Aslon is the recurring motif in the Narnia books while the ring serves that purpose in the Lord of the Rings. Because I preferred the goodness of Aslon over the evil influence of the ring, C.S. Lewis wins out on this comparison.

Story-telling -- which content did I enjoy more?
J.R.R. Tolkien wrote in a very classical style. I cannot imagine the kind of talent it requires to spend 50 pages getting from point A to point B without immense repetition, which did not happen. His imagery was breathtaking as I felt transported to the world of hobbits, elves, and dwarves in Middle Earth, where epic battles had been fought for thousands of years around the tiny world of the shire which seemed unaffected by it all.
I was disappointed in the end that the shire had not escaped the evil. I like to think that there are some things that evil cannot penetrate, and for me the shire represented that paradise, that special place that will always be there despite whatever else bad in the world happens. It reminds me of a comment that Jesus made in Matthew 8:20, "Foxes have holes and birds of the air have nests, but the Son of Man has no place to lay his head," referencing the fact that His home was in heaven and not on Earth.
In the midst of the journey, though, I got impatient. I wanted to get to the fires of Mordor and destroy the ring that I was helping Frodo to carry. I became frustrated, reading through pages and pages about prominent kings and characters from the past that added little to the story. But I trudged through it because I wanted to get rid of that darn ring. And, of course, the ring was destroyed quite a ways before the actual end of the story. I wasn't sure I cared enough about the characters after the destruction of the ring to keep reading. I figured everything would end happily ever after anyways. I was relieved when I did finally get to the last page.
In contrast with C.S. Lewis' The Horse and His Boy, and all of the Narnia books, I didn't feel bogged down in a never-ending journey that was almost doomed to end in failure. In fact, there was sadness when I finished The Horse and His Boy. As has been true with all of the Narnia books, I wanted more. I wanted to see Aslon again. I wanted to linger in Narnia. I didn't want the story to end. I have yet to read The Final Battle, and I tarry to do so because once I have read it, there won't be any more Narnia books to enjoy.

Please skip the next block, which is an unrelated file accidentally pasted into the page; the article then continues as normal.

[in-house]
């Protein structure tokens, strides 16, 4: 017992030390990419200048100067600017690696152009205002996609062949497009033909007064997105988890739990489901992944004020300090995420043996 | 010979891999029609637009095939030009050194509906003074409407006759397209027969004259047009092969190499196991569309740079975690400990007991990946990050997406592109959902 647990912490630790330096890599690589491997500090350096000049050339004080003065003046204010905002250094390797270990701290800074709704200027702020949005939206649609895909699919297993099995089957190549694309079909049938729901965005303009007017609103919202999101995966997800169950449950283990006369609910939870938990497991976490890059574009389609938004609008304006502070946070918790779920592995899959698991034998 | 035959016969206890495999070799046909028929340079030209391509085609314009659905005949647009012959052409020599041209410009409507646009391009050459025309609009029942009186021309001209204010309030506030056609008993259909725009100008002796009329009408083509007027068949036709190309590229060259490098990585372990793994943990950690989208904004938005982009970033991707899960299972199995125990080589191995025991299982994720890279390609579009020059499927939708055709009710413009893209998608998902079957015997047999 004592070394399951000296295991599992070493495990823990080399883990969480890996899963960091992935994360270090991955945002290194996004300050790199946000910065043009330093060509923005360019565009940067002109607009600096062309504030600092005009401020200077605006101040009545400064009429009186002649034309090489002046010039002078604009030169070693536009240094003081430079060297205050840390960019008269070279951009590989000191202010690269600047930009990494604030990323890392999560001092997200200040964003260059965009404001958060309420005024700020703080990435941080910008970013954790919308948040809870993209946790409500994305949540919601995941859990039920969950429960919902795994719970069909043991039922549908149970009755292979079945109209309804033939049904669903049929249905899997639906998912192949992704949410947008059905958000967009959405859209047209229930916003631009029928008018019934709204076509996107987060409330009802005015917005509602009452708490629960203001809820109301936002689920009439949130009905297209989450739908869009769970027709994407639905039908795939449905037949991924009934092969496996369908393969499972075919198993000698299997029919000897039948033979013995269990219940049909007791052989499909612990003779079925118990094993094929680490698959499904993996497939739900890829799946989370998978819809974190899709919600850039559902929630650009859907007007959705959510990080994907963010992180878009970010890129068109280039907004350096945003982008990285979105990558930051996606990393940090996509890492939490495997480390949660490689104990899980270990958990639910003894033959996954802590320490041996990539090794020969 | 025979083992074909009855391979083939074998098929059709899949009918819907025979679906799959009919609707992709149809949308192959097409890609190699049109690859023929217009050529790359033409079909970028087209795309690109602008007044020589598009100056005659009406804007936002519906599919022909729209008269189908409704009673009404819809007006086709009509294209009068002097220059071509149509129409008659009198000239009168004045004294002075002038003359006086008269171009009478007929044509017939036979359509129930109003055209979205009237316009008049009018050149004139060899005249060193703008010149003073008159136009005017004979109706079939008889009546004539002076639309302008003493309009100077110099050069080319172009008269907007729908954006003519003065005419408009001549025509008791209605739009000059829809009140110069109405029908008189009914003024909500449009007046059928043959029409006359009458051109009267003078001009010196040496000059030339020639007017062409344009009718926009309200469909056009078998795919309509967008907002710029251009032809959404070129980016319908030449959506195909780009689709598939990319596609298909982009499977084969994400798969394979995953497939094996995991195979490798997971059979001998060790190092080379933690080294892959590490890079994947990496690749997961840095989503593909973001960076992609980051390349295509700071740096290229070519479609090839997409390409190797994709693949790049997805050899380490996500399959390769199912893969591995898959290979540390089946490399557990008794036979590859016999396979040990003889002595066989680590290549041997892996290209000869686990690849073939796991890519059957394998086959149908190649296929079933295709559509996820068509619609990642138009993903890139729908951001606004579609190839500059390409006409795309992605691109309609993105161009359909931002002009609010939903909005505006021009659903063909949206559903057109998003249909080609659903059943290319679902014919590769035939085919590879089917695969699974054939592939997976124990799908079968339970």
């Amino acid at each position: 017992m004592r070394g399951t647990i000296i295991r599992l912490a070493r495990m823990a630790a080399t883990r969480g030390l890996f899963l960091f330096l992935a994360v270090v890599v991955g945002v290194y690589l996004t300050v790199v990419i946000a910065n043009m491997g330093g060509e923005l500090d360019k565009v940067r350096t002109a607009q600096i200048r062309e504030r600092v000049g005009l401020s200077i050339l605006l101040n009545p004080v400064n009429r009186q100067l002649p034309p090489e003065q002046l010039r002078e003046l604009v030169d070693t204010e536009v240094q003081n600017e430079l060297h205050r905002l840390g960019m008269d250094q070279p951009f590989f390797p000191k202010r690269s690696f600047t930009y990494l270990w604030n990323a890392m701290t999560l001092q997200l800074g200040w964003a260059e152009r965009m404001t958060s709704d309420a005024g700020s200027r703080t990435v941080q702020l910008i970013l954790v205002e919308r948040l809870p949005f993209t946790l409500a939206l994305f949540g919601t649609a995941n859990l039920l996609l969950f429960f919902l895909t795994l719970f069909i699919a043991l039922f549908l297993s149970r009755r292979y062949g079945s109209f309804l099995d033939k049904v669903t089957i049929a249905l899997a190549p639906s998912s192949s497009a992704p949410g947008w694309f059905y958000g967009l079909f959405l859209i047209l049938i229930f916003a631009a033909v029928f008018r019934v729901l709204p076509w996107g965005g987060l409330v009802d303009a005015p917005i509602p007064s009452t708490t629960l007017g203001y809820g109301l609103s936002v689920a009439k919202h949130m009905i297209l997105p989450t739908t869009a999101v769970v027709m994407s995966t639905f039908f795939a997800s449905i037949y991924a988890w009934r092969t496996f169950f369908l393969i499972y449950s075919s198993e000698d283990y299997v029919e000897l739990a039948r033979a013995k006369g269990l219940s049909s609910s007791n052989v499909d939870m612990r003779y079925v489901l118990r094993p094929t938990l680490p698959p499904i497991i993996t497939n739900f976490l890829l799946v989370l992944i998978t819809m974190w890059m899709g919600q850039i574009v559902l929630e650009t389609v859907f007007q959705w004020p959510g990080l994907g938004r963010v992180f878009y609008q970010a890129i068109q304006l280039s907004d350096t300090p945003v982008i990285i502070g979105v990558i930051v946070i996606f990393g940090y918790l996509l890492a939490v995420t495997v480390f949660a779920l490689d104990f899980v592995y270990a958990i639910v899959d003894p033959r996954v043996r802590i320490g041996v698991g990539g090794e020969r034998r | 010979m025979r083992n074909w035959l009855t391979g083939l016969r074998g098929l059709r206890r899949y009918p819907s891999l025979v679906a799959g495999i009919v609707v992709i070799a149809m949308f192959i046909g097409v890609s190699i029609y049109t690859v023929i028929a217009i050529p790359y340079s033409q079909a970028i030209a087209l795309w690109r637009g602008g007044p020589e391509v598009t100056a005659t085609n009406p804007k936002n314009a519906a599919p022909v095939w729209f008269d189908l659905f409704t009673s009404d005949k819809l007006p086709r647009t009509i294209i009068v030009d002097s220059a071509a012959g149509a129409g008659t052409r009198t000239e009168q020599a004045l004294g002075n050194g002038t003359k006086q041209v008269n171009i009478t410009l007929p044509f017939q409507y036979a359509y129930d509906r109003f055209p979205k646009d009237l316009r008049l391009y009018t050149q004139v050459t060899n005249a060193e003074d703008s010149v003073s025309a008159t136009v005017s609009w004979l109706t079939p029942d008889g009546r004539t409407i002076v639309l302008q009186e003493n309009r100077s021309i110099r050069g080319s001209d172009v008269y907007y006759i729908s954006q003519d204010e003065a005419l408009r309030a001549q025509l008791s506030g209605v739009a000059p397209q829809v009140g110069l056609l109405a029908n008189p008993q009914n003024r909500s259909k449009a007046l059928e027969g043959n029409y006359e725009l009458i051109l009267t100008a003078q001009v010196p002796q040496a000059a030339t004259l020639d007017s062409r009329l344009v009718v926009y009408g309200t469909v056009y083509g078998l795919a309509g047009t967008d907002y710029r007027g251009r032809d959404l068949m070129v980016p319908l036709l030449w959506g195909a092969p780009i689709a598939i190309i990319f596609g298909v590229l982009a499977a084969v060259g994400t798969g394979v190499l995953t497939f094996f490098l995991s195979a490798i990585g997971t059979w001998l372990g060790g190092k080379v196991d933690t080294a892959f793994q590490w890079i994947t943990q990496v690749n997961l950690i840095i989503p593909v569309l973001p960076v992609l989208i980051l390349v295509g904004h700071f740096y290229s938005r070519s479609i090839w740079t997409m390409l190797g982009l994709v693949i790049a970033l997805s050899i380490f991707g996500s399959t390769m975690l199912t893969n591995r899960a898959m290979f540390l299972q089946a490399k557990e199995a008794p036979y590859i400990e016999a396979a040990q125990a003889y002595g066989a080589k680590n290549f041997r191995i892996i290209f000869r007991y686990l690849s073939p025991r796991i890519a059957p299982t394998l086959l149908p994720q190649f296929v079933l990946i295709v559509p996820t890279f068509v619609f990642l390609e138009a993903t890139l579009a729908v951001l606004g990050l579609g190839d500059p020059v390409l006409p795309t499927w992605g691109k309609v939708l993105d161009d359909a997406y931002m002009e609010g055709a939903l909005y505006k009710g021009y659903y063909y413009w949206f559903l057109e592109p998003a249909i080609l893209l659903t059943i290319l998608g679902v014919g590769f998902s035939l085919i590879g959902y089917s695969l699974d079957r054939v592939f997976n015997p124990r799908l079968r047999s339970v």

So on content, C.S. Lewis won out again.

Story-telling -- which style did I enjoy more?
C.S. Lewis incorporates one ingredient into his writing which J.R.R. Tolkien lacks: Humor. I relished those lighthearted, silly thoughts and playful moments; i.e., the horse who didn't want to give up his habit of scratching his back by lying on the ground with his legs up in the air.
J.R.R. Tolkien's style represents a battle of epic proportions with serious consequences. If the main characters fail, Middle Earth is doomed.
In The Horse and His Boy, while there is a battle between good and evil, with Aslon's help, you know that goodness will prevail. The story ebbs and flows with suspense, unpredictability, and action. The light nature of C.S. Lewis' storytelling is refreshing. While probably artistically inferior to J.R.R. Tolkien, I preferred it. I just wanted a good story, not a literary masterpiece. Perhaps less sometimes is more.

The Take Away -- who wins out?
While I will probably read the Narnia books  again (some I have already read twice), I will probably never re-read any of the Lord of the Rings books. However, that being said, for me, I believe the takeaway from J.R.R. Tolkien is greater. The overarching feel of the story, its grandeur, the meaning of the ring and how it applies to my life, the insignificant hobbits playing such an important role in destroying the ring (although in the end Frodo failed), the mental images of a decaying world (reminding me of ours), the wise, slow-talking Ents (I need to slow down), Stridor who was a woman's man (will I ever meet someone like that), and Gandalf, the fearless wizard, and many others, these images will grow over time and become a part of me. Some parts of the story were understated. I will see or experience something that will trigger a reflection back to those scenes which have etched themselves in my memory forever.
Some of my favorite movies and books I have read or watched only once. Perhaps they stir within me feelings that I haven't fully explored, thoughts that I don't have answers to, or motifs that still await redemption and therefore are painful to relive, much like reading about Christ's crucifixion in the Bible. It hurts too much. I can think of many such examples; e.g., the movie A Beautiful Mind and the book The Exodus.
So to sum up the results, who is the better story-teller, C.S. Lewis topped J.R.R. Tolkien in light versus darkness motif, story-telling content and style, but J.R.R. Tolkien came in first with takeaway-- long-term impressions that will grow with the passage of time and increase in measure and fullness of meaning.


By Lorilyn Roberts